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Here's the scenario:

When a document is created within a specific document library, a workflow will be started. This workflow will require the document owner to select a number of users to be either primary agents or secondary agents for the document.

The workflow will then create fine grain permissions for that document for both the secondary and primary agents. These will be the only users able to see the document in the library.

Am I on the right track here in terms of thinking this is best achieved with implementing fine-grain permissions?

Would this be difficult to implement using a workflow created in SharePoint designer? Or would I have to implement something more custom in Visual Studio?

I thought that before I try to implement something, I should put the question out there as there is bound to be someone with more experience with this kind of thing than me.

Any advice is much appreciated.

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up vote 1 down vote accepted

From TechNet,

The maximum number of unique security scopes set for a list should not exceed 1,000.

A scope is the security boundary for a securable object and any of its children that do not have a separate security boundary defined. A scope contains an Access Control List (ACL), but unlike NTFS ACLs, a scope can include security principals that are specific to SharePoint Server. The members of an ACL for a scope can include Windows users, user accounts other than Windows users (such as forms-based accounts), Active Directory groups, or SharePoint groups.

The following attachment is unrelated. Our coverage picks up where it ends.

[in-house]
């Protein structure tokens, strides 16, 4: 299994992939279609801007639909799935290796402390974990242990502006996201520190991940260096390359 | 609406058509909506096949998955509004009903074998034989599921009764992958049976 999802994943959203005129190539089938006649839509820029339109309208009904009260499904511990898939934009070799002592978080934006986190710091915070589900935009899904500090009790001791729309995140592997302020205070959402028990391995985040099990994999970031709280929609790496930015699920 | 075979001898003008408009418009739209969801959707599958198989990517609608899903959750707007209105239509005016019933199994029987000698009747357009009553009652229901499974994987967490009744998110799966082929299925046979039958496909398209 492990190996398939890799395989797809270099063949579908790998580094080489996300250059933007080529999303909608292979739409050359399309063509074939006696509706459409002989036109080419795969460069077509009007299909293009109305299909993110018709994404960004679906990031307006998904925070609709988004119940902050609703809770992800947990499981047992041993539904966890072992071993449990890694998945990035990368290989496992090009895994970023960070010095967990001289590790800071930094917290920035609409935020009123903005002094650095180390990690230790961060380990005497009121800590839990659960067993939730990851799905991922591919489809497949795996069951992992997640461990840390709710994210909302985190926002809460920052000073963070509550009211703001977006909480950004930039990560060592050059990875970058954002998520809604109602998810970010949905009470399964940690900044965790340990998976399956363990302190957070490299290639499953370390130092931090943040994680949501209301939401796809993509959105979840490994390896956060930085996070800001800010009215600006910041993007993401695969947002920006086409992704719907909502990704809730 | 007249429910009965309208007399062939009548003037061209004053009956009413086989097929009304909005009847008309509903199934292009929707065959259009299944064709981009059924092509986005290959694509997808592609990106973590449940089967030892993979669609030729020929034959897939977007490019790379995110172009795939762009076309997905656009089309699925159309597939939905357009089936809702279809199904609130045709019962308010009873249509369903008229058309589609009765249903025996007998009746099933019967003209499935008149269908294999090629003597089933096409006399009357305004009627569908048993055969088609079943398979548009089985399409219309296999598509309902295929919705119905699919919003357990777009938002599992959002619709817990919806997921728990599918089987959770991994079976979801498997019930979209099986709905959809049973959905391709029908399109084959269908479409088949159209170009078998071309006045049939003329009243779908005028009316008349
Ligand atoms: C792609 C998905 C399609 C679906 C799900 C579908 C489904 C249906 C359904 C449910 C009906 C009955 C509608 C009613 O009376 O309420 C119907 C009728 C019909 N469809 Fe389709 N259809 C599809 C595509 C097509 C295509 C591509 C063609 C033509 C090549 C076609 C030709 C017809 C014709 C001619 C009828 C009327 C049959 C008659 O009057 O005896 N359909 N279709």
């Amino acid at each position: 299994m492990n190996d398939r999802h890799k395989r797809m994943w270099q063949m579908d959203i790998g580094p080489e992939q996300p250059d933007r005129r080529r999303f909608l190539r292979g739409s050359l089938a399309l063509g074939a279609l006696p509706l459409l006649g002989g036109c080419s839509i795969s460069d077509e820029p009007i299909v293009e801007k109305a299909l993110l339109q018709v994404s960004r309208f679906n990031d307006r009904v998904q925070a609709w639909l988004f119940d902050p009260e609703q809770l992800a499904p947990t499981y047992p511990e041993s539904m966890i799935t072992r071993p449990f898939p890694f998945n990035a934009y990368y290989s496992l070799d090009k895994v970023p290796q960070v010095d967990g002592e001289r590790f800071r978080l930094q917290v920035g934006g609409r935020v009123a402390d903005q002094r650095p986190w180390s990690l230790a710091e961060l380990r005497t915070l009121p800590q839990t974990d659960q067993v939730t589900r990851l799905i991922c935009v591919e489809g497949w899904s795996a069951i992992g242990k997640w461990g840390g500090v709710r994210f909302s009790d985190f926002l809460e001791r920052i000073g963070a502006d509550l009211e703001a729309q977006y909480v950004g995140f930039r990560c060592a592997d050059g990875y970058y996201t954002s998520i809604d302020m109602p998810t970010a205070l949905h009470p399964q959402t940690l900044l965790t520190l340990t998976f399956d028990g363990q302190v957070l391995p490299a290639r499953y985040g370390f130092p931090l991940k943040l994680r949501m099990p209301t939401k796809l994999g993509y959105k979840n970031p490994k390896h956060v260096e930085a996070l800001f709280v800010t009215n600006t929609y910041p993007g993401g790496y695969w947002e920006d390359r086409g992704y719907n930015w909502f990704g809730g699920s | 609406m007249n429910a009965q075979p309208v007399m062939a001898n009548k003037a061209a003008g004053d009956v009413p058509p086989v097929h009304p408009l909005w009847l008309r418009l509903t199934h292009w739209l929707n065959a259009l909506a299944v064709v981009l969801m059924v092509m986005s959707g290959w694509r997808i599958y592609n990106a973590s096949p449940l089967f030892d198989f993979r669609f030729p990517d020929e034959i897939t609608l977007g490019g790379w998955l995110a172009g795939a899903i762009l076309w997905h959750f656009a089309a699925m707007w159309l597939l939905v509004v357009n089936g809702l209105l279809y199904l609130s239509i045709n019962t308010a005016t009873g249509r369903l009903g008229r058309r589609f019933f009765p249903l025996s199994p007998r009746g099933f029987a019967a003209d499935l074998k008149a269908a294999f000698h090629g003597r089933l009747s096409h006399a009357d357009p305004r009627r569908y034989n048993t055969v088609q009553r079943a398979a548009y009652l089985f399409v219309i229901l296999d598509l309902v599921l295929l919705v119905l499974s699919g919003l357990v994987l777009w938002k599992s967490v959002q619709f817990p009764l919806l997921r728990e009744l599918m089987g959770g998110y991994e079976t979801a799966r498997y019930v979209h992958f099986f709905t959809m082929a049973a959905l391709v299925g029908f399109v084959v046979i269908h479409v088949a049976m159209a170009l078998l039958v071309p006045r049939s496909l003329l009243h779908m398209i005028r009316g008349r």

If you are talking about a lot of documents or if you have a lot of agents, then this is going to be an issue. You'll need a custom workflow action to do it, there isn't a native action to break permissions and reassign them (and it would have to run under an impersonation step as users wouldn't have the ability to break and reset permissions).

If they truely need to be absolutely visible to only the listed users, then you'll probably want to use folders. The folders can be secured, you'll be less likely to hit that 1000 security scope boundary, and it'll be easier to manage.

If the information just needs to be hidden from them because it isn't relevant, then you can create a view that is filtered by primary agent is equal to [Me] or secondary agent is equal to [Me]. This will show the logged in agent all the documents assigned to them.

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There is maybe an option for 1000+,…, I have not tested it myself. – Anders Aune Oct 29 '12 at 10:27

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